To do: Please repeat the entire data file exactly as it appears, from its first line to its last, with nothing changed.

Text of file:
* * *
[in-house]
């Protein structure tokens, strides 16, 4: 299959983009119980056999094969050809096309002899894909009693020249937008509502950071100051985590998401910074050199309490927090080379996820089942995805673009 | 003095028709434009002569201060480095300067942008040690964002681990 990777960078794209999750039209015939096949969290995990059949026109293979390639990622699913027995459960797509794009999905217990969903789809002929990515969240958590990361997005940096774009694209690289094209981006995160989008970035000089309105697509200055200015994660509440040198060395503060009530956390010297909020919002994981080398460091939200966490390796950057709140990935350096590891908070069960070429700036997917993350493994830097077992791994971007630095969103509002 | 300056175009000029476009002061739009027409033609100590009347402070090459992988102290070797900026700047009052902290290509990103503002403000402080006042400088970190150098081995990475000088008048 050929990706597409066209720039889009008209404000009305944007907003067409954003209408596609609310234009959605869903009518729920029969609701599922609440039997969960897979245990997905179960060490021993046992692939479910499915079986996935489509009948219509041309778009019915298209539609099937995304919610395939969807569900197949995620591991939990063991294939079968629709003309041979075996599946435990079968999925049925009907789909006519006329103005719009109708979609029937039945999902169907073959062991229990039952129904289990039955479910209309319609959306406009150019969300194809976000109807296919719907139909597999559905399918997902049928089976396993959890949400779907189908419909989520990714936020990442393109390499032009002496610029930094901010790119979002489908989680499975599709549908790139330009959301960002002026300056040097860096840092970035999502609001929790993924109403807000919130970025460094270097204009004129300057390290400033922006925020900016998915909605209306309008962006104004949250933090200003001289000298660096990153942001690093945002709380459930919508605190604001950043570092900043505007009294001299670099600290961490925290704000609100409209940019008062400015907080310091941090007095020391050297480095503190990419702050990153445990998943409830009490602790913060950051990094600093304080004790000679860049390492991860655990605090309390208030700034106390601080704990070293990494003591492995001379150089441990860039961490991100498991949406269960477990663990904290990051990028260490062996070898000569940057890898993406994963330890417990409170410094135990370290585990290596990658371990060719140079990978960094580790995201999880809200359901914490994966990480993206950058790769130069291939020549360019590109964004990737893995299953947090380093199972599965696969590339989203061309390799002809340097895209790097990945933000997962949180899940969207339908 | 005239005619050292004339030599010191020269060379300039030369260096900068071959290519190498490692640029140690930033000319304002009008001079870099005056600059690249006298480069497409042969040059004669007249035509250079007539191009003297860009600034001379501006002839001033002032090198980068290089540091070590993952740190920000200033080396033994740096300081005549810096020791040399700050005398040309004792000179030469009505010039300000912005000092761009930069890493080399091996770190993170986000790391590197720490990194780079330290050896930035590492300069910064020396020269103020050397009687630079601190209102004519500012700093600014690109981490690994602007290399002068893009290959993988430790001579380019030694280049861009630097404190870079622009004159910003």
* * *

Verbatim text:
[in-house]
């Protein structure tokens, strides 16, 4: 299959983009119980056999094969050809096309002899894909009693020249937008509502950071100051985590998401910074050199309490927090080379996820089942995805673009 | 003095028709434009002569201060480095300067942008040690964002681990 990777960078794209999750039209015939096949969290995990059949026109293979390639990622699913027995459960797509794009999905217990969903789809002929990515969240958590990361997005940096774009694209690289094209981006995160989008970035000089309105697509200055200015994660509440040198060395503060009530956390010297909020919002994981080398460091939200966490390796950057709140990935350096590891908070069960070429700036997917993350493994830097077992791994971007630095969103509002 | 300056175009000029476009002061739009027409033609100590009347402070090459992988102290070797900026700047009052902290290509990103503002403000402080006042400088970190150098081995990475000088008048 050929990706597409066209720039889009008209404000009305944007907003067409954003209408596609609310234009959605869903009518729920029969609701599922609440039997969960897979245990997905179960060490021993046992692939479910499915079986996935489509009948219509041309778009019915298209539609099937995304919610395939969807569900197949995620591991939990063991294939079968629709003309041979075996599946435990079968999925049925009907789909006519006329103005719009109708979609029937039945999902169907073959062991229990039952129904289990039955479910209309319609959306406009150019969300194809976000109807296919719907139909597999559905399918997902049928089976396993959890949400779907189908419909989520990714936020990442393109390499032009002496610029930094901010790119979002489908989680499975599709549908790139330009959301960002002026300056040097860096840092970035999502609001929790993924109403807000919130970025460094270097204009004129300057390290400033922006925020900016998915909605209306309008962006104004949250933090200003001289000298660096990153942001690093945002709380459930919508605190604001950043570092900043505007009294001299670099600290961490925290704000609100409209940019008062400015907080310091941090007095020391050297480095503190990419702050990153445990998943409830009490602790913060950051990094600093304080004790000679860049390492991860655990605090309390208030700034106390601080704990070293990494003591492995001379150089441990860039961490991100498991949406269960477990663990904290990051990028260490062996070898000569940057890898993406994963330890417990409170410094135990370290585990290596990658371990060719140079990978960094580790995201999880809200359901914490994966990480993206950058790769130069291939020549360019590109964004990737893995299953947090380093199972599965696969590339989203061309390799002809340097895209790097990945933000997962949180899940969207339908 | 005239005619050292004339030599010191020269060379300039030369260096900068071959290519190498490692640029140690930033000319304002009008001079870099005056600059690249006298480069497409042969040059004669007249035509250079007539191009003297860009600034001379501006002839001033002032090198980068290089540091070590993952740190920000200033080396033994740096300081005549810096020791040399700050005398040309004792000179030469009505010039300000912005000092761009930069890493080399091996770190993170986000790391590197720490990194780079330290050896930035590492300069910064020396020269103020050397009687630079601190209102004519500012700093600014690109981490690994602007290399002068893009290959993988430790001579380019030694280049861009630097404190870079622009004159910003």